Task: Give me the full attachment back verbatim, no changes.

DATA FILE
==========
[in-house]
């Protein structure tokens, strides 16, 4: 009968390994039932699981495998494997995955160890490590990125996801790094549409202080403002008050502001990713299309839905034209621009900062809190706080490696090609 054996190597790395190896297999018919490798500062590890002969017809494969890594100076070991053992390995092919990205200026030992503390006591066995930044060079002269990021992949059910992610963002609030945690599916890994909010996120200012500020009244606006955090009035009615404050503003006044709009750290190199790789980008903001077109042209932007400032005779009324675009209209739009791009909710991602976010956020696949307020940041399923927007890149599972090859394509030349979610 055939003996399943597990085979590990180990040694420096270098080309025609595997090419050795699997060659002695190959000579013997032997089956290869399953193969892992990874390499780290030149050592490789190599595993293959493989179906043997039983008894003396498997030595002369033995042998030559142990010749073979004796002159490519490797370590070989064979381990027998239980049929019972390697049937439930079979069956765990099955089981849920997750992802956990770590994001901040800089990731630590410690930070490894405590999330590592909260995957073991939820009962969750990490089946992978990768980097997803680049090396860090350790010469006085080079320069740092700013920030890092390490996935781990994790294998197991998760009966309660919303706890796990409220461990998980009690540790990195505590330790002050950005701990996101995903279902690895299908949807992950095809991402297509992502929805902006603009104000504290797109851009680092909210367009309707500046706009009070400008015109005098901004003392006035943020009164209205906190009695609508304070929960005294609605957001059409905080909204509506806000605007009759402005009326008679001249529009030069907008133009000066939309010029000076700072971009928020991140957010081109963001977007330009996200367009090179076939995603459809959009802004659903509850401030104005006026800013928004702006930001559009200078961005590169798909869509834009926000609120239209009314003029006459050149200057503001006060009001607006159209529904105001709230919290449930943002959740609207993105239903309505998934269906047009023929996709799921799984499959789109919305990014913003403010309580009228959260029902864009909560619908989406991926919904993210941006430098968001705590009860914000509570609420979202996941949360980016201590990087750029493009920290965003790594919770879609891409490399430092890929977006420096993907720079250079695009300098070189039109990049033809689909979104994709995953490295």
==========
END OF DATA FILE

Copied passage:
[in-house]
């Protein structure tokens, strides 16, 4: 009968390994039932699981495998494997995955160890490590990125996801790094549409202080403002008050502001990713299309839905034209621009900062809190706080490696090609 054996190597790395190896297999018919490798500062590890002969017809494969890594100076070991053992390995092919990205200026030992503390006591066995930044060079002269990021992949059910992610963002609030945690599916890994909010996120200012500020009244606006955090009035009615404050503003006044709009750290190199790789980008903001077109042209932007400032005779009324675009209209739009791009909710991602976010956020696949307020940041399923927007890149599972090859394509030349979610 055939003996399943597990085979590990180990040694420096270098080309025609595997090419050795699997060659002695190959000579013997032997089956290869399953193969892992990874390499780290030149050592490789190599595993293959493989179906043997039983008894003396498997030595002369033995042998030559142990010749073979004796002159490519490797370590070989064979381990027998239980049929019972390697049937439930079979069956765990099955089981849920997750992802956990770590994001901040800089990731630590410690930070490894405590999330590592909260995957073991939820009962969750990490089946992978990768980097997803680049090396860090350790010469006085080079320069740092700013920030890092390490996935781990994790294998197991998760009966309660919303706890796990409220461990998980009690540790990195505590330790002050950005701990996101995903279902690895299908949807992950095809991402297509992502929805902006603009104000504290797109851009680092909210367009309707500046706009009070400008015109005098901004003392006035943020009164209205906190009695609508304070929960005294609605957001059409905080909204509506806000605007009759402005009326008679001249529009030069907008133009000066939309010029000076700072971009928020991140957010081109963001977007330009996200367009090179076939995603459809959009802004659903509850401030104005006026800013928004702006930001559009200078961005590169798909869509834009926000609120239209009314003029006459050149200057503001006060009001607006159209529904105001709230919290449930943002959740609207993105239903309505998934269906047009023929996709799921799984499959789109919305990014913003403010309580009228959260029902864009909560619908989406991926919904993210941006430098968001705590009860914000509570609420979202996941949360980016201590990087750029493009920290965003790594919770879609891409490399430092890929977006420096993907720079250079695009300098070189039109990049033809689909979104994709995953490295």